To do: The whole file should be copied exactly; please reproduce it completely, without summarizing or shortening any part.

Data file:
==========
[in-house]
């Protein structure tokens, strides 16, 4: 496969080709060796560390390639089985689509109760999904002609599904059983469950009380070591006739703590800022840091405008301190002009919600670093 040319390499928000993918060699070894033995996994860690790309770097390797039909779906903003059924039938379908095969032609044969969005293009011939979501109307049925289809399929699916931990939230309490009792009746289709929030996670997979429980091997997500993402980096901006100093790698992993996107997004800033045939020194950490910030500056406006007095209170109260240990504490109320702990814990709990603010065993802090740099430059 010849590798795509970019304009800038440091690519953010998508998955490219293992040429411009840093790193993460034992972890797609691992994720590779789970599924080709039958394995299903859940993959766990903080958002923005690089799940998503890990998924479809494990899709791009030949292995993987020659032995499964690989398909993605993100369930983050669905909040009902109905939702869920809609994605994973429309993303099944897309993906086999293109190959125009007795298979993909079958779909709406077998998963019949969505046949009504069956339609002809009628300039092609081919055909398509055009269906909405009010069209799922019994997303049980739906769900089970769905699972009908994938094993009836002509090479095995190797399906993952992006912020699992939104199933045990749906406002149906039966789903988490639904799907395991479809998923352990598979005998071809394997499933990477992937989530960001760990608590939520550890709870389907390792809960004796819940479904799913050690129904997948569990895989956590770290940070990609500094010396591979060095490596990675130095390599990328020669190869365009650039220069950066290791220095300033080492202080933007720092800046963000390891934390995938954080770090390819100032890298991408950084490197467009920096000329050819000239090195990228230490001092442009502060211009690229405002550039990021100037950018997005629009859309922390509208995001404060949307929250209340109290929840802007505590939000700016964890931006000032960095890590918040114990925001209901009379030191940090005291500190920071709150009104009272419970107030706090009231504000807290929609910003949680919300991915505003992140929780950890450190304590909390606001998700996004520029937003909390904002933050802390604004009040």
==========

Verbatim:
[in-house]
């Protein structure tokens, strides 16, 4: 496969080709060796560390390639089985689509109760999904002609599904059983469950009380070591006739703590800022840091405008301190002009919600670093 040319390499928000993918060699070894033995996994860690790309770097390797039909779906903003059924039938379908095969032609044969969005293009011939979501109307049925289809399929699916931990939230309490009792009746289709929030996670997979429980091997997500993402980096901006100093790698992993996107997004800033045939020194950490910030500056406006007095209170109260240990504490109320702990814990709990603010065993802090740099430059 010849590798795509970019304009800038440091690519953010998508998955490219293992040429411009840093790193993460034992972890797609691992994720590779789970599924080709039958394995299903859940993959766990903080958002923005690089799940998503890990998924479809494990899709791009030949292995993987020659032995499964690989398909993605993100369930983050669905909040009902109905939702869920809609994605994973429309993303099944897309993906086999293109190959125009007795298979993909079958779909709406077998998963019949969505046949009504069956339609002809009628300039092609081919055909398509055009269906909405009010069209799922019994997303049980739906769900089970769905699972009908994938094993009836002509090479095995190797399906993952992006912020699992939104199933045990749906406002149906039966789903988490639904799907395991479809998923352990598979005998071809394997499933990477992937989530960001760990608590939520550890709870389907390792809960004796819940479904799913050690129904997948569990895989956590770290940070990609500094010396591979060095490596990675130095390599990328020669190869365009650039220069950066290791220095300033080492202080933007720092800046963000390891934390995938954080770090390819100032890298991408950084490197467009920096000329050819000239090195990228230490001092442009502060211009690229405002550039990021100037950018997005629009859309922390509208995001404060949307929250209340109290929840802007505590939000700016964890931006000032960095890590918040114990925001209901009379030191940090005291500190920071709150009104009272419970107030706090009231504000807290929609910003949680919300991915505003992140929780950890450190304590909390606001998700996004520029937003909390904002933050802390604004009040």